Section 702 of FISA is set to expire at the end of this year and new legislation proposes to extend it...with reforms.
Section 702 of FISA is set to expire at the end of this year and new legislation proposes to extend it...with reforms.

A bill introduced today by Sen. Ron Wyden, D-Ore., and Sen. Rand Paul, R-Ky., seeks to extend Section 702 of the Foreign Intelligence Surveillance Act (FISA) for another four years but with critical reforms aimed at curbing government surveillance.

The proposed legislation would require government to obtain a warrant to search for communications of people in the United States and alert targets when the information collected under Section 702 is being used against them. It would also require government authorities to report on Section 702 use to set the stage for its use in the future.

“Importantly, it would close the so-called ‘backdoor search loophole' that allows the government to search Section 702 data for information about individuals in the U.S. without a warrant,” American Civil Liberties Union Legislative Counsel Neema Singh Guliani said in a statement, calling the bill a “significant step forward” in protecting the constitutional rights of Americans. “It would also put a stop to the illegal practice of collecting communications that are not to or from a surveillance target.”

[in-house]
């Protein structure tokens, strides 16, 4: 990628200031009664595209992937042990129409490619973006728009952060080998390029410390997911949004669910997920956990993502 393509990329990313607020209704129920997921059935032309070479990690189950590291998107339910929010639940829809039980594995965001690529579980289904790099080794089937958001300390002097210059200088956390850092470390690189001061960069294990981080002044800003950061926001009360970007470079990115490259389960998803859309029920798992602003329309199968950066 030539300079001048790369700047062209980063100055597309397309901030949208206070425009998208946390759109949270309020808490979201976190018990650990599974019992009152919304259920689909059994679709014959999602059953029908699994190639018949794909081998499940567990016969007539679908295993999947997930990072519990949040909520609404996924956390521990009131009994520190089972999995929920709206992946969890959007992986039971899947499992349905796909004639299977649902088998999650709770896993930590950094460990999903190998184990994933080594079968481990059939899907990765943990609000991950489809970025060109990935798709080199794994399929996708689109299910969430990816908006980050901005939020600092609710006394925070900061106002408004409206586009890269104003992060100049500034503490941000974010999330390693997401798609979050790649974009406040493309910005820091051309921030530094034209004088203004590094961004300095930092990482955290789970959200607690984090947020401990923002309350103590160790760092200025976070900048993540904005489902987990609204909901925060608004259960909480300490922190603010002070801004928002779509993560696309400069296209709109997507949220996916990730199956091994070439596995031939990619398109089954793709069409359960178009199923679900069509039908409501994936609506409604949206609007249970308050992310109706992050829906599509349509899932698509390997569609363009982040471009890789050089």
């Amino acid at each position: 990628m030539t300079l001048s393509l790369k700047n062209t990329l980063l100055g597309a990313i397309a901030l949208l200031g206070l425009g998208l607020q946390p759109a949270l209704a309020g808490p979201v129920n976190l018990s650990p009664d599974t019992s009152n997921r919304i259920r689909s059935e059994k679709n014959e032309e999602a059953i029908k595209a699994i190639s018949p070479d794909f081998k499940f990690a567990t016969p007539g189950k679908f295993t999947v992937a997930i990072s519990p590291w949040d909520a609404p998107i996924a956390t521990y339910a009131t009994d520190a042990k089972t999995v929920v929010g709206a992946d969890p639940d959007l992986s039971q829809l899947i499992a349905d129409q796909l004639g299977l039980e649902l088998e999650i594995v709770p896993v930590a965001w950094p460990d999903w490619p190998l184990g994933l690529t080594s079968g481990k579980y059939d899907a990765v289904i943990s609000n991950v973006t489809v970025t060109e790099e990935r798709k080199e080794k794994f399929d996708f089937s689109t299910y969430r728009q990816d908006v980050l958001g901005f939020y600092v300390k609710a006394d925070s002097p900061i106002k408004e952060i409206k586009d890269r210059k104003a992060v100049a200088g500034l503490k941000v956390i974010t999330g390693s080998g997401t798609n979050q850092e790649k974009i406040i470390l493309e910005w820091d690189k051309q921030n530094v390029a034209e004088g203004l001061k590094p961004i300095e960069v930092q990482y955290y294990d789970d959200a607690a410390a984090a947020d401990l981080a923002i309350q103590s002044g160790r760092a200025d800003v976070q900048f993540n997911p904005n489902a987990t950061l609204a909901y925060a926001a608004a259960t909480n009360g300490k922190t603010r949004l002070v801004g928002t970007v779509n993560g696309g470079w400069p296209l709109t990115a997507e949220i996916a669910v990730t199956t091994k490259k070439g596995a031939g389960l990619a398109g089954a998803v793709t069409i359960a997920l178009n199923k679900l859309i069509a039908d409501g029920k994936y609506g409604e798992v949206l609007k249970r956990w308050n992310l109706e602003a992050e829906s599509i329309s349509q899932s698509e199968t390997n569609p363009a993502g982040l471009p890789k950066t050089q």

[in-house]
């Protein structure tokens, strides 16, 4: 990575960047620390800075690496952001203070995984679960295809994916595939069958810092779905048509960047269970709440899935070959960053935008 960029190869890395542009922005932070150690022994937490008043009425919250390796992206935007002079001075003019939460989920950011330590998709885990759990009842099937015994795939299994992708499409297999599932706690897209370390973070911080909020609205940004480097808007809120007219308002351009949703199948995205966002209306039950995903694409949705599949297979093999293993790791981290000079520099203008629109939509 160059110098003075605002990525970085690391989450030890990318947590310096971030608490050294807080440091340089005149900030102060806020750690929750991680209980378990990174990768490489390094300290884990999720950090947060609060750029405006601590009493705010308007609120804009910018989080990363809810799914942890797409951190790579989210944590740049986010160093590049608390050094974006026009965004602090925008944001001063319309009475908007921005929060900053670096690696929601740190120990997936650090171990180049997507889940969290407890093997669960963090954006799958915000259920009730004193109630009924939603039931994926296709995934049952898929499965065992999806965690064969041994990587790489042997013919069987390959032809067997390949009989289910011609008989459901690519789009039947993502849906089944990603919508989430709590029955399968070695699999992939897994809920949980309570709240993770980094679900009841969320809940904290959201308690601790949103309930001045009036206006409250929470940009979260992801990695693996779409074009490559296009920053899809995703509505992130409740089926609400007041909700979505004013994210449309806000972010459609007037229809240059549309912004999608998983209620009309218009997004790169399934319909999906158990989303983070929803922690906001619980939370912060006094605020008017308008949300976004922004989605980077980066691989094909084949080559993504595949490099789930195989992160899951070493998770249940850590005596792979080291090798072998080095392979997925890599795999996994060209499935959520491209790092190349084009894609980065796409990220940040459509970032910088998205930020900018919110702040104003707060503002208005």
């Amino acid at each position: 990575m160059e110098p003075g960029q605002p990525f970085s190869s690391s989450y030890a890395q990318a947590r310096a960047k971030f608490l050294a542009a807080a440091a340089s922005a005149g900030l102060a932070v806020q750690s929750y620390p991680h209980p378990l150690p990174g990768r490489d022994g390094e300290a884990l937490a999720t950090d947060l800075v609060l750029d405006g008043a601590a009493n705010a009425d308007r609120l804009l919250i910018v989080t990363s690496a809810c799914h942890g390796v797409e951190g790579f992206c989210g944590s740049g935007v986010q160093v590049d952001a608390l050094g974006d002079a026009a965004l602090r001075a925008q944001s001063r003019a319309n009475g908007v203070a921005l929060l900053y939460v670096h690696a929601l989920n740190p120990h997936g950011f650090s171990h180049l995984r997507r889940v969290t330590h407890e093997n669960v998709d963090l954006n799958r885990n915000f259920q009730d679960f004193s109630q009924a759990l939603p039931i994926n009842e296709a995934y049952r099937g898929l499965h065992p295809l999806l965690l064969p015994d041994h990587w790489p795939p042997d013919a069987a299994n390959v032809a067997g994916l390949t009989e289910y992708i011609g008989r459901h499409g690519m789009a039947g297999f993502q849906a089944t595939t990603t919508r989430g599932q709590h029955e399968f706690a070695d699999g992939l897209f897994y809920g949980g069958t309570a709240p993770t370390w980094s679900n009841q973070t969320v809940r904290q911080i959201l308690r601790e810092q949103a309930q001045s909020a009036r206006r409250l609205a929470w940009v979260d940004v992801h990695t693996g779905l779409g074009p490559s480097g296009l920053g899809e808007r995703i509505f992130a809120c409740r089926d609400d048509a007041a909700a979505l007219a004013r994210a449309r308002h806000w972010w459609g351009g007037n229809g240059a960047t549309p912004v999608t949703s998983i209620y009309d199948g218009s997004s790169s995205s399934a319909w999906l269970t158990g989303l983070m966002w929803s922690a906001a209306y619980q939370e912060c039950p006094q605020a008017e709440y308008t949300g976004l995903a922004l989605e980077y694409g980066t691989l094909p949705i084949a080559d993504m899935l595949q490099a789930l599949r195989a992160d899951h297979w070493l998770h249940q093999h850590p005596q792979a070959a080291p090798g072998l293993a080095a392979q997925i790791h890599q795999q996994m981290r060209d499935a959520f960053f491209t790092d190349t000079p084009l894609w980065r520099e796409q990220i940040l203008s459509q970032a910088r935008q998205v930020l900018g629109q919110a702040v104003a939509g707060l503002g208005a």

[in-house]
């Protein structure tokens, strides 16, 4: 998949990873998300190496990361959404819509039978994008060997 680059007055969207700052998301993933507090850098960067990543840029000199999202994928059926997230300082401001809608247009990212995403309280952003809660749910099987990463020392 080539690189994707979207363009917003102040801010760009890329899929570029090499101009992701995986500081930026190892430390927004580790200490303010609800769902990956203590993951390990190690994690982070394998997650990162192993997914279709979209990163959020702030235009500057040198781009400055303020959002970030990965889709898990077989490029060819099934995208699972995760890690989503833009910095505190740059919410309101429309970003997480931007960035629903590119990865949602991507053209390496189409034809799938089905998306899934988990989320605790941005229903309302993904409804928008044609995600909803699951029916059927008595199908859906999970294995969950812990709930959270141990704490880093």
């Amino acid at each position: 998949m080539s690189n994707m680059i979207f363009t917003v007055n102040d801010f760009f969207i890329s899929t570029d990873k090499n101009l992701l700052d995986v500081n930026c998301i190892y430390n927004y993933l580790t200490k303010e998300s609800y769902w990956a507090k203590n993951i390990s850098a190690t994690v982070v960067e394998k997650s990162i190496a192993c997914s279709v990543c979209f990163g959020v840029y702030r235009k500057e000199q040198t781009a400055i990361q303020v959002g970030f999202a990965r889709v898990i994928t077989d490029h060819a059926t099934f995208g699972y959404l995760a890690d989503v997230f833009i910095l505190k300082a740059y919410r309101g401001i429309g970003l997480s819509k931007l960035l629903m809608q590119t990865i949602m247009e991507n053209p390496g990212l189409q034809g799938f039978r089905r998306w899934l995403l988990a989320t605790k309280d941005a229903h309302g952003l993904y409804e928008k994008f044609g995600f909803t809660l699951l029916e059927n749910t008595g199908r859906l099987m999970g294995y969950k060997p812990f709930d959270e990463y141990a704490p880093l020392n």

On Monday, a group of former national security officials beseeched members of Congress to extend Section 702, which is set to expire at the end of this year, noting in letters to lawmakers and obtained by Reuters, that “it is the most effect mechanism to protect the U.S. from the very large numbers of real threats that use American email and internet services.”

Members of the group, which included former National Security Agency (NSA) Director Gen. Keith Alexander and former CIA Director Michael Hayden, said they could “personally attest” to Section 702's usefulness and claimed that its “strong oversight and controls” protected Americans' civil rights and privacy, a view that differs greatly from those of privacy and rights organizations.

Urging Congress to “quickly enact” the bipartisan bill, Singh contended that the government has abused Section 702, using it for warrantless spying on individuals. “This bill rightly recognizes that no president — Democrat or Republican ­— should have such power,” she said.